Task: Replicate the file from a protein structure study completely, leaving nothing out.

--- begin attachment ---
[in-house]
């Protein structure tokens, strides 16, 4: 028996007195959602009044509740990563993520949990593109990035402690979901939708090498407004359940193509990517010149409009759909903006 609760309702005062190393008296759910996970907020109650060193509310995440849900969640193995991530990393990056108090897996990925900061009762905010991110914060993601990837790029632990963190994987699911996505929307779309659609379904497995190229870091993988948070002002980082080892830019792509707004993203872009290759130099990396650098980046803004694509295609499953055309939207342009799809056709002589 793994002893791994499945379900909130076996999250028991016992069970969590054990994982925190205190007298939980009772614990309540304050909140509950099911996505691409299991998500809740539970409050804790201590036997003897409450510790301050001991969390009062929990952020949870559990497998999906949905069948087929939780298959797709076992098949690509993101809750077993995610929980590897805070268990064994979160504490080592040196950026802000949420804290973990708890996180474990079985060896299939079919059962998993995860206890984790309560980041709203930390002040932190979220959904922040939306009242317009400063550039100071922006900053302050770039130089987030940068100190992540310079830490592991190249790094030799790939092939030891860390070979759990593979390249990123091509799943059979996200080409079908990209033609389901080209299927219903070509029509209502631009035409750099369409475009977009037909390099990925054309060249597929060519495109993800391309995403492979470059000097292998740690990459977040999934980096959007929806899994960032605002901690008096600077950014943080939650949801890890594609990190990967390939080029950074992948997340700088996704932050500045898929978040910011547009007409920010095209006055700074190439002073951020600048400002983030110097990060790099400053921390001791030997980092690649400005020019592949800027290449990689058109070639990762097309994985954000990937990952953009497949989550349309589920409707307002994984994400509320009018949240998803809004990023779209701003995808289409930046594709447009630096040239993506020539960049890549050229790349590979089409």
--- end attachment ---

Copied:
[in-house]
């Protein structure tokens, strides 16, 4: 028996007195959602009044509740990563993520949990593109990035402690979901939708090498407004359940193509990517010149409009759909903006 609760309702005062190393008296759910996970907020109650060193509310995440849900969640193995991530990393990056108090897996990925900061009762905010991110914060993601990837790029632990963190994987699911996505929307779309659609379904497995190229870091993988948070002002980082080892830019792509707004993203872009290759130099990396650098980046803004694509295609499953055309939207342009799809056709002589 793994002893791994499945379900909130076996999250028991016992069970969590054990994982925190205190007298939980009772614990309540304050909140509950099911996505691409299991998500809740539970409050804790201590036997003897409450510790301050001991969390009062929990952020949870559990497998999906949905069948087929939780298959797709076992098949690509993101809750077993995610929980590897805070268990064994979160504490080592040196950026802000949420804290973990708890996180474990079985060896299939079919059962998993995860206890984790309560980041709203930390002040932190979220959904922040939306009242317009400063550039100071922006900053302050770039130089987030940068100190992540310079830490592991190249790094030799790939092939030891860390070979759990593979390249990123091509799943059979996200080409079908990209033609389901080209299927219903070509029509209502631009035409750099369409475009977009037909390099990925054309060249597929060519495109993800391309995403492979470059000097292998740690990459977040999934980096959007929806899994960032605002901690008096600077950014943080939650949801890890594609990190990967390939080029950074992948997340700088996704932050500045898929978040910011547009007409920010095209006055700074190439002073951020600048400002983030110097990060790099400053921390001791030997980092690649400005020019592949800027290449990689058109070639990762097309994985954000990937990952953009497949989550349309589920409707307002994984994400509320009018949240998803809004990023779209701003995808289409930046594709447009630096040239993506020539960049890549050229790349590979089409």